The Times' lead editorial Wednesday proudly flew the liberal flag, calling the Supreme Court's 5-4 decision in Ricci v. DeStefano (aka the New Haven firefighter case) "a blow to diversity in the American workplace." The case made news because Obama's Supreme Court nominee Sonia Sotomayor, as part of a three-judge appeals court panel, had curtly dismissed the discrimination claim of white firefighter Frank Ricci.
The Supreme Court overturned ruled the New Haven Fire Department had been wrong to throw out the results of a promotion exam after black firefighters did poorly on it, only white and Hispanic firefighters did well enough to earn promotions. The Times was not happy:
On Monday, the Supreme Court dealt a blow to diversity in the American workplace.
The court ruled, 5-to-4, that New Haven acted illegally when it threw out a promotion test on which minority firefighters had done poorly. In doing so, it put a new, narrower definition on Title VII of the Civil Rights Act of 1964, which is intended to root out discriminatory policies.
The case is already being used as ammunition against Judge Sonia Sotomayor, President Obama's nominee to the Supreme Court, who sided with New Haven at the appeals court level. If the Monday ruling says anything about Judge Sotomayor, however, it underscores the reasonableness of her views.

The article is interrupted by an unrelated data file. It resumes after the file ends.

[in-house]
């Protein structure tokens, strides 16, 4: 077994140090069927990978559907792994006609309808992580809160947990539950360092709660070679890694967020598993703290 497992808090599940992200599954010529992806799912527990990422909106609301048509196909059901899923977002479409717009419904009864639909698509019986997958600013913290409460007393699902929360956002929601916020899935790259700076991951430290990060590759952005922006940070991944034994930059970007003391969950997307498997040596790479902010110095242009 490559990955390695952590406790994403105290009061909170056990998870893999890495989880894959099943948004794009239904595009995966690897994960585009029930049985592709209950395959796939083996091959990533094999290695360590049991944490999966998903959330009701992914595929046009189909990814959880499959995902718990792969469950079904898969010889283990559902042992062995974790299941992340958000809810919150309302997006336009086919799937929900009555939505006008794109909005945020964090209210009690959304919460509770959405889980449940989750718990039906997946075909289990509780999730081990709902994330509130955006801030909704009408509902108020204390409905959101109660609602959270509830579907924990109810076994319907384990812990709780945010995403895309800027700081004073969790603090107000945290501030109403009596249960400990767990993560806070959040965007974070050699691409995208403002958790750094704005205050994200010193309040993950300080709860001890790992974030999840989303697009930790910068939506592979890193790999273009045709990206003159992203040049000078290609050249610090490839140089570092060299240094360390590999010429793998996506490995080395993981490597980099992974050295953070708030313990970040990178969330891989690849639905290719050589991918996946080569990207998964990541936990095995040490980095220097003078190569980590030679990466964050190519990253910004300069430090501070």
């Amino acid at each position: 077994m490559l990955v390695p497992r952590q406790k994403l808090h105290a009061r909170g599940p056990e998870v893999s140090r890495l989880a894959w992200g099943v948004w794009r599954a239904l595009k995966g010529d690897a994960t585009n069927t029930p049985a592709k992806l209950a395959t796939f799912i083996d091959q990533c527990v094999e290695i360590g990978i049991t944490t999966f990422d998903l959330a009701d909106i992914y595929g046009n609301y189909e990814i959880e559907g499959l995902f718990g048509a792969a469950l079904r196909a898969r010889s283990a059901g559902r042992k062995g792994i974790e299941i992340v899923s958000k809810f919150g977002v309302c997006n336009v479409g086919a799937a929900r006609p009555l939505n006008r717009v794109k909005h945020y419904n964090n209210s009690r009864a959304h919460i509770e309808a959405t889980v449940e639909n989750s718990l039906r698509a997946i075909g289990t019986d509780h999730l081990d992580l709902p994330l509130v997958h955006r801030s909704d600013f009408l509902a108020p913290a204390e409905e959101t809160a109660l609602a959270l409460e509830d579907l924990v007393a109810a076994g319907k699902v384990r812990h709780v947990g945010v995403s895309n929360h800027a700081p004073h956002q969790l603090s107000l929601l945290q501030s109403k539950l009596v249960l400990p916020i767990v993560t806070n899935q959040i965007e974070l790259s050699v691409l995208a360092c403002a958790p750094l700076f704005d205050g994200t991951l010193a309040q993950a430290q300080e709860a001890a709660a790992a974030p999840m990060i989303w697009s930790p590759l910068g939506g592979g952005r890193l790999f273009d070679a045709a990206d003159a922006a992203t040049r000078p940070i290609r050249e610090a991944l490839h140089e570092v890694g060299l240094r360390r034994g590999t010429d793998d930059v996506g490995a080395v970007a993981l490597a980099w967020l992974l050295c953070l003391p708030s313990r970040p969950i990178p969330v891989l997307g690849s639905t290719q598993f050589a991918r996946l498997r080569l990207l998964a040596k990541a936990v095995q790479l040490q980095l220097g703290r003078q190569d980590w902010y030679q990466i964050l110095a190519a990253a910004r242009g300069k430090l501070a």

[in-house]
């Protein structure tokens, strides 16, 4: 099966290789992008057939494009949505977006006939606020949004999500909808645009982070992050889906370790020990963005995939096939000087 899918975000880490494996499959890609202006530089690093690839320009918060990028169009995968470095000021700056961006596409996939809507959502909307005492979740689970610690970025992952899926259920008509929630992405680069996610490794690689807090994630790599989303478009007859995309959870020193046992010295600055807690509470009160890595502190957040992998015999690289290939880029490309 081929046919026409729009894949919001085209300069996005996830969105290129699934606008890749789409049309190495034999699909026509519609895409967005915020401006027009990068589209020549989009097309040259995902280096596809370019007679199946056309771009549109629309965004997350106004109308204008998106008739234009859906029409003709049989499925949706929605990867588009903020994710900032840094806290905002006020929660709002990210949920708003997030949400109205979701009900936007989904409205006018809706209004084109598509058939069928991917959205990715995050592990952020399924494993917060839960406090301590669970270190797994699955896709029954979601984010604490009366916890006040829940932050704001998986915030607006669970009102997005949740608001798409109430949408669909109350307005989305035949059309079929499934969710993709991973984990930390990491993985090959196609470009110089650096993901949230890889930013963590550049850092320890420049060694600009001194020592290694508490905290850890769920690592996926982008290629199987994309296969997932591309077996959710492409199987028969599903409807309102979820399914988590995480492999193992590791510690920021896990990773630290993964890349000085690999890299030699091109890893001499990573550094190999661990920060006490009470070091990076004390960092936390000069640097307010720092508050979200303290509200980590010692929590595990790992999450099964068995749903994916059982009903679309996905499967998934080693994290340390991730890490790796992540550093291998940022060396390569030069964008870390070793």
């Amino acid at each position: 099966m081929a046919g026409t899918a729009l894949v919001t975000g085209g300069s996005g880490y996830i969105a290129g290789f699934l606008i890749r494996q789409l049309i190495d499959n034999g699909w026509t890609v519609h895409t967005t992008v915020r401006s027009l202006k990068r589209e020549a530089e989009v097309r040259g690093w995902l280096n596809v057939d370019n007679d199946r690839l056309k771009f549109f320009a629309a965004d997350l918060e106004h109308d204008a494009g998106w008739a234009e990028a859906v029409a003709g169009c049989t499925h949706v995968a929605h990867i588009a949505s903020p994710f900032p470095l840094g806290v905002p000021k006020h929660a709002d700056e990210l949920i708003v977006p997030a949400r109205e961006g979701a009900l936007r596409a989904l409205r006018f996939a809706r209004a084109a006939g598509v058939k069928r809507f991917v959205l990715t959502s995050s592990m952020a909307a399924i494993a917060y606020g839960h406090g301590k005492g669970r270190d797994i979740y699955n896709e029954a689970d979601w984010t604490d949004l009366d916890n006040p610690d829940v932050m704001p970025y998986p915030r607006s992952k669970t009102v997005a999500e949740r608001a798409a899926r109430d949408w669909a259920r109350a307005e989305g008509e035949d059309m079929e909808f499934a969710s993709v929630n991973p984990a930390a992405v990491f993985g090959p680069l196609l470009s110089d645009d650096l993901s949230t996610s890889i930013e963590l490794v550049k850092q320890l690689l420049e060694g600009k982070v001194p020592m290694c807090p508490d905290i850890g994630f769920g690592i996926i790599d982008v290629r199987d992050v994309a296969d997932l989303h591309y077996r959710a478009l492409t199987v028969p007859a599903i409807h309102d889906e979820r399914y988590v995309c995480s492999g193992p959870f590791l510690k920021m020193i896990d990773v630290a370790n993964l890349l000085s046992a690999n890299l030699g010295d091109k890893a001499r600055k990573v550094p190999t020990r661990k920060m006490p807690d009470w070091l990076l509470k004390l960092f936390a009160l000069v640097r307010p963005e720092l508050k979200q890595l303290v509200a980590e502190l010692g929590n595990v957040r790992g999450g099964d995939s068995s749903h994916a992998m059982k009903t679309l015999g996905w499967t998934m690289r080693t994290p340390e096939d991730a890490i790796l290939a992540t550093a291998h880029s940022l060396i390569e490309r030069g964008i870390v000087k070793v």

Many black and Hispanic firefighters took New Haven's promotion exam, but few passed. This sort of racial disparity often makes an exam illegal. Concerned that it would be sued by minority firefighters, New Haven threw out the test. A group of white firefighters sued, alleging that their civil rights had been violated.
The editorial raised a weak defense of Sotomayor's now over-turned ruling, saying she was actually practicing judicial restraint:
On another point, the ruling underscored the emptiness of the "judicial activist" label that Republicans like to use in debates over nominees to the federal courts, including Judge Sotomayor. In the firefighters' case, she actually refused to second-guess the city's decision - an act of judicial restraint. It was the court's conservatives, including Chief Justice John Roberts, who voted to overturn the decision of an elected government.
But as columnist Ann Coulter pointed out in rebutting a similar defense of Sotomayor's reasoning:
Concerned that Sotomayor's famed "empathy" might not shine through in cases such as Ricci v. DeStefano, the Democrats are claiming - as Obama spokesman Robert Gibbs said on MSNBC - that she was merely applying "precedent" to decide the case. You know, just like conservatives say judges should.
This was an interesting claim, in the sense that it was the exact polar opposite of the truth.
To be sure, there is "precedent" for racial discrimination by the government, but Plessy v. Ferguson was overturned in 1954 by Brown v. Board of Education.